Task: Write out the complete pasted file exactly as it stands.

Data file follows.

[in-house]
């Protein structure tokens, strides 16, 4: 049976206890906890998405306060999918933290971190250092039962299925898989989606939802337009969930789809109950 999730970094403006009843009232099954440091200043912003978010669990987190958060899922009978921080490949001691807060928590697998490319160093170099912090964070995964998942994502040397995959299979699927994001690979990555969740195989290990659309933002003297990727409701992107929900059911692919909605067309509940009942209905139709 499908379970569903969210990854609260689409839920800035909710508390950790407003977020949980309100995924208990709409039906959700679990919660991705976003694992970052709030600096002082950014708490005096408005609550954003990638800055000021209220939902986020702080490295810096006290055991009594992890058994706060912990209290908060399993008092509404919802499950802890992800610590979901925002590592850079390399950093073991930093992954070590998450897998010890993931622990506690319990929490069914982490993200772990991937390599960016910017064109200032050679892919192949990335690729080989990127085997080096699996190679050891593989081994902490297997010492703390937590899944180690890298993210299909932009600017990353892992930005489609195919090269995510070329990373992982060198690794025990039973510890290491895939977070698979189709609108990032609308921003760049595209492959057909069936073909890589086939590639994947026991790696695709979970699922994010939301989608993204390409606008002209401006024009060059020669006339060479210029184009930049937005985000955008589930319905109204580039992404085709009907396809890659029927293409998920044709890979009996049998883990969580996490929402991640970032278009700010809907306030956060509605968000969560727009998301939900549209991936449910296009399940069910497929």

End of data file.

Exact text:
[in-house]
């Protein structure tokens, strides 16, 4: 049976206890906890998405306060999918933290971190250092039962299925898989989606939802337009969930789809109950 999730970094403006009843009232099954440091200043912003978010669990987190958060899922009978921080490949001691807060928590697998490319160093170099912090964070995964998942994502040397995959299979699927994001690979990555969740195989290990659309933002003297990727409701992107929900059911692919909605067309509940009942209905139709 499908379970569903969210990854609260689409839920800035909710508390950790407003977020949980309100995924208990709409039906959700679990919660991705976003694992970052709030600096002082950014708490005096408005609550954003990638800055000021209220939902986020702080490295810096006290055991009594992890058994706060912990209290908060399993008092509404919802499950802890992800610590979901925002590592850079390399950093073991930093992954070590998450897998010890993931622990506690319990929490069914982490993200772990991937390599960016910017064109200032050679892919192949990335690729080989990127085997080096699996190679050891593989081994902490297997010492703390937590899944180690890298993210299909932009600017990353892992930005489609195919090269995510070329990373992982060198690794025990039973510890290491895939977070698979189709609108990032609308921003760049595209492959057909069936073909890589086939590639994947026991790696695709979970699922994010939301989608993204390409606008002209401006024009060059020669006339060479210029184009930049937005985000955008589930319905109204580039992404085709009907396809890659029927293409998920044709890979009996049998883990969580996490929402991640970032278009700010809907306030956060509605968000969560727009998301939900549209991936449910296009399940069910497929």